– – – – – – – – – – – – – – – – – – –
Did you like this post? Here are some more collaborative art projects with kids:
Ummmm….yes, please open a children’s art museum!! That would be incredible! Especially curated by you!!!
I had an actual dream once that I opened a Children’s Art museum!! It needs to happen! Thank you for being such an inspiration, I love love love your creative ideas and encouraging voice to your students and blog readers!
Simply out of the world.beautiful mesmerising
Two of my favourite posts from you! the wall and the housing project!
Planning on trying the recycled assemblage during my Craft Camp during our December holidays
Thanks for always being such an inspiration
This is the best!! Thank you for the inspiration.
This is a mind blowing idea!! Thank you for such amazing projects!! I can’t wait to do this with my kids.
Love this idea! What age students created this collage?
thanks Jeanette!! I had one 4yr old and the rest were 6 and 7. xo Bar
fantastic! i love this!!
question- i teach art to young children (ages 2-6) and while i really try NOT to be frugal with our paint supply (with the intention that i want them to explore the medium)- i also hate wasting it (we already go through so much of it!)… how do you allow the children to mix paints and use them freely without wasting? not sure if it’s a relatable issue in your studio but interested if you have any tips! thank you!!
that’s a great question, Kelly! I usually don’t let them use the big bottles of paint, I usually transfer the paint into smaller squeeze bottles. another idea is to put the paint in jars with spoons and let the kids scoop paint and mix. this way you can control the amount. for this project, though, I did let them use the big containers which was the BIGGEST treat in the world for them! they went nuts. I knew we had a lot of materials to cover with paint so probably not much waste. But I did have to cut them off at one point. they would have used all the paint in my house. Another great idea for kids to get that squeezing and mixing fix is to have a potions party (you can search it on my blog). good luck and have fun! xx Bar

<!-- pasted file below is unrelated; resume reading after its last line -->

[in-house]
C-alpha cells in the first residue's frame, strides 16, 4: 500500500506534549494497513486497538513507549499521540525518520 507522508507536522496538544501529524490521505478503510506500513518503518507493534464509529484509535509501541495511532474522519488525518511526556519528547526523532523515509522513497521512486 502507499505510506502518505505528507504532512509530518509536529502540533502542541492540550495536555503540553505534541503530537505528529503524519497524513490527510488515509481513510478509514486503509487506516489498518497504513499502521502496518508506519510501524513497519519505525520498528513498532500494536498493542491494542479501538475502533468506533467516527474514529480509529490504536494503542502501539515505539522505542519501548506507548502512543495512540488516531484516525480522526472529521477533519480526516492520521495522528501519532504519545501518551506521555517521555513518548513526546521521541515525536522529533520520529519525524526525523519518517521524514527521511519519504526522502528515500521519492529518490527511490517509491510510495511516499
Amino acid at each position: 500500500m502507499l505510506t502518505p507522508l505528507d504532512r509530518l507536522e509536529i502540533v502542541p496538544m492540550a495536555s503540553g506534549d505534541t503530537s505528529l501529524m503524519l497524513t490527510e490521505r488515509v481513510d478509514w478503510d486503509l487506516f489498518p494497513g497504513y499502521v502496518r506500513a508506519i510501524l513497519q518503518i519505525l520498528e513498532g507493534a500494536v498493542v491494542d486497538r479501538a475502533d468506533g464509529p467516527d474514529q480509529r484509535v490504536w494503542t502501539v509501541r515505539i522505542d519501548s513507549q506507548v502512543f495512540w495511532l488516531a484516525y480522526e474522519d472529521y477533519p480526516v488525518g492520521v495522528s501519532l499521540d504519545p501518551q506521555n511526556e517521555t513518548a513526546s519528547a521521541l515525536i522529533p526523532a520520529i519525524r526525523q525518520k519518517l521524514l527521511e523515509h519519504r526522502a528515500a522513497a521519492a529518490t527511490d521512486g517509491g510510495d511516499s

thank you! that is so helpful!! x
This project is beyond fabulous! The kids look so engaged in creating and the final product is so inspiring! Thanks for sharing. I teach a 2-5 year old class and I’d love to do this with them – I think the teachers might need to be in charge of the glueing though. Do you think this would hamper creativity? Was using the glue guns part of the fun for the kids?
hi Hillary! so I don’t think the teacher’s glueing will hamper the creativity. I’ve done that plenty of times. in fact, this project was one of the first times I let them do it themselves (and mostly because I’ve usually only had one or two glueguns but for this project I bought some more). just have the kids tell you where they want things to go and then you become merely an extension of their body – it will be great!! good luck! xo Bar
Laura Elizabeth Urriche
Desde ya gracias muchísimas gracias por estos desafíos que nos propones consideras que se podría usar otro tipo de pegamento ya que me da un poco de miedo darles la pistola de siliconas por el tema de que se pueden quemar ?
hi Laura, yes they can use regular school glue but then just have to wait overnight for it to dry. I have also found that wood glue dries faster and is a little sturdier with cardboard. have fun! xo Bar
i was looking for some activity for my children to make them at home at these quarantine days and i found this awesome art board activity. Thanks.
Super idea! Thank you!